Wednesday, May 02, 2007


Vibrant Campus

Eastern Washington University students took to downtown Spokane Tuesday for a rally on immigrant rights. It's great to have students who are engaged in cultural and societal issues.
This article from the morning Spokesman.

Students rally for immigrant rights
Kevin GramanStaff writerMay 2, 2007

About 30 Latino students and their supporters demonstrated in downtown Spokane on Tuesday afternoon in support of immigration reform on the anniversary of massive demonstrations across the country last year.
This year, however, the nationwide rallies, which coincided with International Workers’ Day, paled in comparison to last year’s strident protests against legislation approved by the U.S. House of Representatives.
In Spokane, students from Eastern Washington University and Spokane Community College marched from Riverfront Park to the Thomas Foley Federal Building, calling for legislation to support the children of undocumented workers.
Leyby Ramirez said she had no say in coming to the United States from her native Mexico when she was 5 years old, “but now I have to make the best of it.”
Now 19, the SCC student said she is trying to educate herself so that her children would not have to go through what she is going through.
Unable to obtain a scholarship without a Social Security number, Ramirez said she depends on the help of her father, who brought her to the United States.
Mexica Lou, a member of the Chicano student organization MEChA, said current legislation in Congress is designed to benefit business with cheap labor while exploiting “guest workers” much like the bracero program did in the 1940s.
The Strive Act, which was introduced in the U.S. House of Representatives by Luis Gutierrez, D-Ill., and Jeff Flake, R-Ariz., doubles the number of employment visas from 140,000 to 290,000 annually and puts undocumented agricultural workers on the path to permanent residency.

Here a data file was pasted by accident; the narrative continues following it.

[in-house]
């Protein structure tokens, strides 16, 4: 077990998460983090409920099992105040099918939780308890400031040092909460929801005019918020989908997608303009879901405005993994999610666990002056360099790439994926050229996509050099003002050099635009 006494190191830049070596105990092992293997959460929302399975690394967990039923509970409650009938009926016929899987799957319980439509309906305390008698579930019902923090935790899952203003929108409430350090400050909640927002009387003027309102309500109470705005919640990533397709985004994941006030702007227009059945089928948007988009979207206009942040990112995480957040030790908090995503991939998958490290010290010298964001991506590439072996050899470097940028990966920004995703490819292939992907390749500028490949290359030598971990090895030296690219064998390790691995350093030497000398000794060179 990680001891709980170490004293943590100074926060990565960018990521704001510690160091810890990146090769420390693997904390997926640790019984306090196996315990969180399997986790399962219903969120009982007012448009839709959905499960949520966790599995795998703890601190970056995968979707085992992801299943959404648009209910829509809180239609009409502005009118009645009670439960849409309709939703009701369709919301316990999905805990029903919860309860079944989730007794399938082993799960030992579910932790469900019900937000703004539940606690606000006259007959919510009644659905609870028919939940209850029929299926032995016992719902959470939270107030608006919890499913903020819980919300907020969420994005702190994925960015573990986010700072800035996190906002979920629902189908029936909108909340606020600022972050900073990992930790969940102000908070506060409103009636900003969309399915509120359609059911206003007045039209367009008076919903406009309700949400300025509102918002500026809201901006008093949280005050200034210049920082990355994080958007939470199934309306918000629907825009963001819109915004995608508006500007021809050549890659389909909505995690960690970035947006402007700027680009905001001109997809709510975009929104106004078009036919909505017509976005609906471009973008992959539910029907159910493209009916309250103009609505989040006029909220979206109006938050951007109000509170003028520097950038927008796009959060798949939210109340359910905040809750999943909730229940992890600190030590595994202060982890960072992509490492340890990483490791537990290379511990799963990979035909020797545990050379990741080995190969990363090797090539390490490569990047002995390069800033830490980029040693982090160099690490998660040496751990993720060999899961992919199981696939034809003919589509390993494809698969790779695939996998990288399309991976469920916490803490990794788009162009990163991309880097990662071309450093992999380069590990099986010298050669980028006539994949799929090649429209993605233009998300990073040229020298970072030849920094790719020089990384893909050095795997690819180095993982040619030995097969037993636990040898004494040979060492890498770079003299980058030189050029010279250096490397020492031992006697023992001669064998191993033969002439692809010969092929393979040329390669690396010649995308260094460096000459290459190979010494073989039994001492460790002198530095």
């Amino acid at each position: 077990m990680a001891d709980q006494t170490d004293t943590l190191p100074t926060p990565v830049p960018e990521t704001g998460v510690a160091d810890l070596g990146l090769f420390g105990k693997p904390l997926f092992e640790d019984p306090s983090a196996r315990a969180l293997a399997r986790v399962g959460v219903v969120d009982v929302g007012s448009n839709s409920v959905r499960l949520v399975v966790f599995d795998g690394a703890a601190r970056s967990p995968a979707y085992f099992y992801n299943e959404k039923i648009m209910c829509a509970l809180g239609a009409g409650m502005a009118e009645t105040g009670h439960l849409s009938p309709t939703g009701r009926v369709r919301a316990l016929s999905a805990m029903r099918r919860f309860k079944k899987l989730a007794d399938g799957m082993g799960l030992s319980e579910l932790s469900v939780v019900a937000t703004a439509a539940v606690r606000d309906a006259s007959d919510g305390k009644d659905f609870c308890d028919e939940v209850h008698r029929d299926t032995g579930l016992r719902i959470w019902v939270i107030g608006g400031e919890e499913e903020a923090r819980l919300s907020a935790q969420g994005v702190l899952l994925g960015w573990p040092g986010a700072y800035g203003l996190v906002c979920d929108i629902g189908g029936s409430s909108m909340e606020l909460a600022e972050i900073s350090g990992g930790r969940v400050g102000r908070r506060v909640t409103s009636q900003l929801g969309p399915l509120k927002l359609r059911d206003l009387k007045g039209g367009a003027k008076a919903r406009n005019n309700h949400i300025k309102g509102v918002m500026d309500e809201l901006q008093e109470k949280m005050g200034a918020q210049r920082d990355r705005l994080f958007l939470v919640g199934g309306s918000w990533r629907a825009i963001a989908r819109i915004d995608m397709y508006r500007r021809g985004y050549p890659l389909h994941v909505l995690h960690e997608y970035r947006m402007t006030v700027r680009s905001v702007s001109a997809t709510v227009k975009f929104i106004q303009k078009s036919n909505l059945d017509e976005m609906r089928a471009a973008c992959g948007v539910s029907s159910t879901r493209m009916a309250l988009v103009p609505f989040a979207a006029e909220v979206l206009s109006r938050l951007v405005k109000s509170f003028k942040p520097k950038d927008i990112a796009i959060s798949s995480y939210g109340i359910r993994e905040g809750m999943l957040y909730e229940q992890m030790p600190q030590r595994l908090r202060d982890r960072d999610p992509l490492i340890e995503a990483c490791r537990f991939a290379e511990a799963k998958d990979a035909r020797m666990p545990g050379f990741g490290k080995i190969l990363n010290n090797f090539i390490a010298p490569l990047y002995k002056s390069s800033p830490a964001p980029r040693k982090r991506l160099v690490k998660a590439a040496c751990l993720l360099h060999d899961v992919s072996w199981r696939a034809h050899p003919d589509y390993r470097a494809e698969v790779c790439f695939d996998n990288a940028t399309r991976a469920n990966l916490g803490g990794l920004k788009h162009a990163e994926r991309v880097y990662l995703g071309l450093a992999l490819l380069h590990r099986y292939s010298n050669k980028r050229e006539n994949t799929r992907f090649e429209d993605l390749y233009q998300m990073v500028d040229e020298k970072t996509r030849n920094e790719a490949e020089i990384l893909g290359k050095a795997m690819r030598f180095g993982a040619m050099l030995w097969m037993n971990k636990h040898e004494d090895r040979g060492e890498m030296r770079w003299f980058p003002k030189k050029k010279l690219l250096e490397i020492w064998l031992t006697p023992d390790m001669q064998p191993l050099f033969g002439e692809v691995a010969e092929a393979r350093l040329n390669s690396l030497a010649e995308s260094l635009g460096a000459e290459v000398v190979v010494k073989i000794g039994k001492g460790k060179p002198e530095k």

However, Gilberto Garcia, a professor in the EWU Chicano studies program, said the bill penalizes those undocumented workers who have been crucial to the U.S. economy, forcing them to return to Mexico and apply for re-entry and pay fines and fees.
Nationwide, immigration protesters showed up Tuesday in far fewer numbers than last year. About 150,000 marched in Chicago’s demonstration, the nation’s largest, compared to about 500,000 last year, according to wire reports.
In Los Angeles, where several hundred thousand marched in 2006, only about 25,000 appeared this year. Organizers predicted the low numbers, citing fear of immigration raids and frustration over lack of action on immigration in Congress.
Washington state’s interim director of the League of United Latin American Citizens, said his organization and others have shifted priorities to work within the system to achieve responsible immigration reform.
“We need to involve everyone in the community,” said Ricardo Rico, “so that we all recognize the effects of immigration on our economy and how it touches all our lives.”

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